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Approves Mitsubishi-Backed Takeover Bid

January 31, 1990

PITTSBURGH (AP) _ Members of Aristech Chemical Corp.’s board Wednesday approved a $934.2 million cash takeover bid submitted by a group of the Pittsburgh company’s senior managers and the Mitsubishi Corp. of Japan.

But the agreement also allows the company to solicit proposals from others.

Utah chemical magnate Jon Huntsman asked Aristech to extend its bidding deadline from Monday to Feb. 14 to give him time to put together a bid worth at least $934.2 million, or $27 a share, with help from General Electric Co.’s GE Plastics division.

Under terms of the agreement, a cash tender offer will begin within five days for all of Aristech’s outstanding common shares, Aristech spokesman David Higie said. Aristech stock rose $1.12 1/2 Wednesday on the New York Stock Exchange to close at $26.37 1/2 .

Aristech will pay Mitsubishi and the management group, headed by Aristech Chairman Thomas Marshall, up to $13 million in expenses if their deal falls through, according to the agreement.

Huntsman on Wednesday said he would study the agreement carefully over the next few days.

″We are very disappointed with the manner in which Aristech’s board of directors proceeded in this instance,″ he said in a statement released by spokeswoman Leslie Cotten.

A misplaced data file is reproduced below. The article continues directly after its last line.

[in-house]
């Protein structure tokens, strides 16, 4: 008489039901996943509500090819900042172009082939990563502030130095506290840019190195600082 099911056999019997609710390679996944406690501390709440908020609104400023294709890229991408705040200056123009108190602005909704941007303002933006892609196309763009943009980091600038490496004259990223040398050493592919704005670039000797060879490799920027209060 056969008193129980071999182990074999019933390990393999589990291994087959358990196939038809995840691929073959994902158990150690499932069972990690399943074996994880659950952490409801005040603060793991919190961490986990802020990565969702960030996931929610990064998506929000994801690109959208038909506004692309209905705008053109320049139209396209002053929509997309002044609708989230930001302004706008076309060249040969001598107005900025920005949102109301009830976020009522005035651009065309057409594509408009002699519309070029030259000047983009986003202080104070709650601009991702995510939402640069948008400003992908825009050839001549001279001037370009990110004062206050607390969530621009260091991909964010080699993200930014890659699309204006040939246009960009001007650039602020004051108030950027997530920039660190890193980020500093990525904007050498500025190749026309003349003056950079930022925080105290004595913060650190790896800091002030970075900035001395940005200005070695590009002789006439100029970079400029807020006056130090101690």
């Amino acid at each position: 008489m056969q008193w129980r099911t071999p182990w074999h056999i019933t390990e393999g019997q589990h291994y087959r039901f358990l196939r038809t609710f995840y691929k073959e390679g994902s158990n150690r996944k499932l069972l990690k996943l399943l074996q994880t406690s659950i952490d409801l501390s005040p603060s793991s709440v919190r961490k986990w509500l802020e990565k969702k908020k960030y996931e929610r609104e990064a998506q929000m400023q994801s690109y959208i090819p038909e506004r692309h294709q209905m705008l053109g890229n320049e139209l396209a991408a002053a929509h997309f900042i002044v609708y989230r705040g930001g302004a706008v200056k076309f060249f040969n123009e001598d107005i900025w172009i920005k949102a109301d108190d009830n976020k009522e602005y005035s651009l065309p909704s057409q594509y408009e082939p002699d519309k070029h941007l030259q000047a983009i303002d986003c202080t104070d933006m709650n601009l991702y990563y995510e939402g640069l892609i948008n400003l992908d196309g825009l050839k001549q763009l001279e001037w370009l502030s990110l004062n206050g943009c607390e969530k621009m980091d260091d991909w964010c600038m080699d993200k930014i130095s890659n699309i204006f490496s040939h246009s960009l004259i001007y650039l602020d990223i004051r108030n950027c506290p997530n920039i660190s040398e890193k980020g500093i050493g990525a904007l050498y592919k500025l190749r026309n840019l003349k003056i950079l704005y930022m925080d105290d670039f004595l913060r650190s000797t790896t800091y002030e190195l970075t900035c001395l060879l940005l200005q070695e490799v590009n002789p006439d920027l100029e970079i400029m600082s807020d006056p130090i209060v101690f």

Ms. Cotten declined to comment on whether Huntsman plans to continue pursuing his own bid.

Plans call for Marshall’s group to to buy about 12.5 percent of the common stock of a new holding company of which Aristech will be a subsidiary. Another 8.5 percent will be granted to members of the management group in restricted common stock.

A broader group of Aristech management will have the opportunity to participate up to a total of about 11.5 percent in common stock equity of the holding company, which can be earned through performance incentives over a five-year period.

Financing for the transaction has been arranged through The Mitsubishi Bank Ltd. and the Mitsubishi Trust and Banking Corp.

Aristech said it will maintain operations in their present form and locations and keep its headquarters in Pittsburgh under the arrangement.

No other details of the transaction were released.

″Our management will be freed from the pressures of quarter-to-quarter performance and will be able to concentrate more fully on long-term planning, expansion and growth,″ Marshall said.

Aristech makes and markets polymers and related products and industrial chemicals. It employes 1,850 people in Arkansas, California, Florida, Kentucky, Ohio, Pennsylvania, Texas and West Virginia.

Huntsman’s earlier bid of $25 a share was rejected in November as inadequate. He owns the nation’s largest privately held chemicals company and currently owns 8.7 percent of Aristech’s stock, spokeswoman Joele Frank said.

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